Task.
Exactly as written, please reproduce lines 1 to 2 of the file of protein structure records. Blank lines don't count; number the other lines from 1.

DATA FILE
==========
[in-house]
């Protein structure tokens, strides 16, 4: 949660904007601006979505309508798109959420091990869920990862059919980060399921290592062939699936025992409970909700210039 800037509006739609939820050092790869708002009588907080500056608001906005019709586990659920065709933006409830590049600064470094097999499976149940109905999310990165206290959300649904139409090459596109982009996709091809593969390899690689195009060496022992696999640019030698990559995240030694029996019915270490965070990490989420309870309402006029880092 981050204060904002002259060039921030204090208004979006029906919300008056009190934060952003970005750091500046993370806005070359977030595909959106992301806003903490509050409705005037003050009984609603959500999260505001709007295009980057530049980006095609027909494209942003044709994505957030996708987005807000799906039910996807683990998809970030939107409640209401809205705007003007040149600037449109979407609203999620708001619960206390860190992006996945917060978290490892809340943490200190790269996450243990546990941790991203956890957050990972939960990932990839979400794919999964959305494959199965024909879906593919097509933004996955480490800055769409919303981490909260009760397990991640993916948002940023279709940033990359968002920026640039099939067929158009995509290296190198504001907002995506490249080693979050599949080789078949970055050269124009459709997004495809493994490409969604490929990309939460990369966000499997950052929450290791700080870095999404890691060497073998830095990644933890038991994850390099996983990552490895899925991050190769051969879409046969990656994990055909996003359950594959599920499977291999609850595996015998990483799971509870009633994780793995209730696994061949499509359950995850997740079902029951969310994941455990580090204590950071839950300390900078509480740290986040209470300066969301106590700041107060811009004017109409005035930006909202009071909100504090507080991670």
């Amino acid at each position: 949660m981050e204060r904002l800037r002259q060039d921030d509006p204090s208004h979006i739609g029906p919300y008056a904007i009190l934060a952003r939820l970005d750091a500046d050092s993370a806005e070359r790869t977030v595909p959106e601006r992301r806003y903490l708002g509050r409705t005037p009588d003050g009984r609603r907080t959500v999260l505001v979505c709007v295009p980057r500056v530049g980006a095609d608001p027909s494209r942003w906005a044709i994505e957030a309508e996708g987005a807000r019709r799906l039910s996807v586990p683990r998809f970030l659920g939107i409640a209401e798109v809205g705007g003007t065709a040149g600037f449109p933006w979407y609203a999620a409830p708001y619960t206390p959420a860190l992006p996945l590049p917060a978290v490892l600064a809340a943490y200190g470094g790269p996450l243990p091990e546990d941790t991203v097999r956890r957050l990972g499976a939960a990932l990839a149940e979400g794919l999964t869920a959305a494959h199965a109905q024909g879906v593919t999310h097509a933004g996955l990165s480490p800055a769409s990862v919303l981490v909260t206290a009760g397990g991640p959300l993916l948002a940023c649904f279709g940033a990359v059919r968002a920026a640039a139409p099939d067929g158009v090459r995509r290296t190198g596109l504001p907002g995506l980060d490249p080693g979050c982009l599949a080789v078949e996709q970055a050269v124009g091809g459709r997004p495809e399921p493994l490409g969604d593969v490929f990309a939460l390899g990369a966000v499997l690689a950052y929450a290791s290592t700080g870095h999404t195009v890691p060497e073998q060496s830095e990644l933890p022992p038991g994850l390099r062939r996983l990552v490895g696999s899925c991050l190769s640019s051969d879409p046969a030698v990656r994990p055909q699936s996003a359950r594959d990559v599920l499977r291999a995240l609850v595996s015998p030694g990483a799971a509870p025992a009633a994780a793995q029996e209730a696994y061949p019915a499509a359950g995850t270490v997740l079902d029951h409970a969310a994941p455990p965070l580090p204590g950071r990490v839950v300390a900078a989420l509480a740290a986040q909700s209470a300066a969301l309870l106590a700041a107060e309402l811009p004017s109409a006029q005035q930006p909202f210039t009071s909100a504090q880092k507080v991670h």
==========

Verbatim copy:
[in-house]
């Protein structure tokens, strides 16, 4: 949660904007601006979505309508798109959420091990869920990862059919980060399921290592062939699936025992409970909700210039 800037509006739609939820050092790869708002009588907080500056608001906005019709586990659920065709933006409830590049600064470094097999499976149940109905999310990165206290959300649904139409090459596109982009996709091809593969390899690689195009060496022992696999640019030698990559995240030694029996019915270490965070990490989420309870309402006029880092 981050204060904002002259060039921030204090208004979006029906919300008056009190934060952003970005750091500046993370806005070359977030595909959106992301806003903490509050409705005037003050009984609603959500999260505001709007295009980057530049980006095609027909494209942003044709994505957030996708987005807000799906039910996807683990998809970030939107409640209401809205705007003007040149600037449109979407609203999620708001619960206390860190992006996945917060978290490892809340943490200190790269996450243990546990941790991203956890957050990972939960990932990839979400794919999964959305494959199965024909879906593919097509933004996955480490800055769409919303981490909260009760397990991640993916948002940023279709940033990359968002920026640039099939067929158009995509290296190198504001907002995506490249080693979050599949080789078949970055050269124009459709997004495809493994490409969604490929990309939460990369966000499997950052929450290791700080870095999404890691060497073998830095990644933890038991994850390099996983990552490895899925991050190769051969879409046969990656994990055909996003359950594959599920499977291999609850595996015998990483799971509870009633994780793995209730696994061949499509359950995850997740079902029951969310994941455990580090204590950071839950300390900078509480740290986040209470300066969301106590700041107060811009004017109409005035930006909202009071909100504090507080991670």